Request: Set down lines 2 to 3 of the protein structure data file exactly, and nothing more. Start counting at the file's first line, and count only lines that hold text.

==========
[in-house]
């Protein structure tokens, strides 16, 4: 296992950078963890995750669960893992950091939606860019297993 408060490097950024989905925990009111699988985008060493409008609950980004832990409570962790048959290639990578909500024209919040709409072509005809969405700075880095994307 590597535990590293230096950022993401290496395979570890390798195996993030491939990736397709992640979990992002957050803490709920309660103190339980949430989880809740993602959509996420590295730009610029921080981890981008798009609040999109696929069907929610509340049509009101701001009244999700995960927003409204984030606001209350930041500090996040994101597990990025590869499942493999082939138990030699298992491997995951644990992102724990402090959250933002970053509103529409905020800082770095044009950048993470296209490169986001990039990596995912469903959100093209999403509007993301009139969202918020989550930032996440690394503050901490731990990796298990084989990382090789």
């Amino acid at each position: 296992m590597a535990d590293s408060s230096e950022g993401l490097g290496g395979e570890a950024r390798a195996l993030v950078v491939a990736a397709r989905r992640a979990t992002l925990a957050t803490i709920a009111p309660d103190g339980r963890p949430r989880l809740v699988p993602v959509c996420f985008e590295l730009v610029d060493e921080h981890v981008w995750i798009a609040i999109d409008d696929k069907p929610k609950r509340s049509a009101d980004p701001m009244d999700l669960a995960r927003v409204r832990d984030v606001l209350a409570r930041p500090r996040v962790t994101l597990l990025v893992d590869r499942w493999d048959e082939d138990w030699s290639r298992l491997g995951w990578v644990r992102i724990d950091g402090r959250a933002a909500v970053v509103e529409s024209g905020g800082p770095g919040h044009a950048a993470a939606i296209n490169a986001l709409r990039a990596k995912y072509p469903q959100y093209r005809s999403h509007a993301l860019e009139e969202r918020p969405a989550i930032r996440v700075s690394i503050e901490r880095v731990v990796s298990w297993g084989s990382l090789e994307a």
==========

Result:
């Protein structure tokens, strides 16, 4: 296992950078963890995750669960893992950091939606860019297993 408060490097950024989905925990009111699988985008060493409008609950980004832990409570962790048959290639990578909500024209919040709409072509005809969405700075880095994307 590597535990590293230096950022993401290496395979570890390798195996993030491939990736397709992640979990992002957050803490709920309660103190339980949430989880809740993602959509996420590295730009610029921080981890981008798009609040999109696929069907929610509340049509009101701001009244999700995960927003409204984030606001209350930041500090996040994101597990990025590869499942493999082939138990030699298992491997995951644990992102724990402090959250933002970053509103529409905020800082770095044009950048993470296209490169986001990039990596995912469903959100093209999403509007993301009139969202918020989550930032996440690394503050901490731990990796298990084989990382090789």
């Amino acid at each position: 296992m590597a535990d590293s408060s230096e950022g993401l490097g290496g395979e570890a950024r390798a195996l993030v950078v491939a990736a397709r989905r992640a979990t992002l925990a957050t803490i709920a009111p309660d103190g339980r963890p949430r989880l809740v699988p993602v959509c996420f985008e590295l730009v610029d060493e921080h981890v981008w995750i798009a609040i999109d409008d696929k069907p929610k609950r509340s049509a009101d980004p701001m009244d999700l669960a995960r927003v409204r832990d984030v606001l209350a409570r930041p500090r996040v962790t994101l597990l990025v893992d590869r499942w493999d048959e082939d138990w030699s290639r298992l491997g995951w990578v644990r992102i724990d950091g402090r959250a933002a909500v970053v509103e529409s024209g905020g800082p770095g919040h044009a950048a993470a939606i296209n490169a986001l709409r990039a990596k995912y072509p469903q959100y093209r005809s999403h509007a993301l860019e009139e969202r918020p969405a989550i930032r996440v700075s690394i503050e901490r880095v731990v990796s298990w297993g084989s990382l090789e994307a």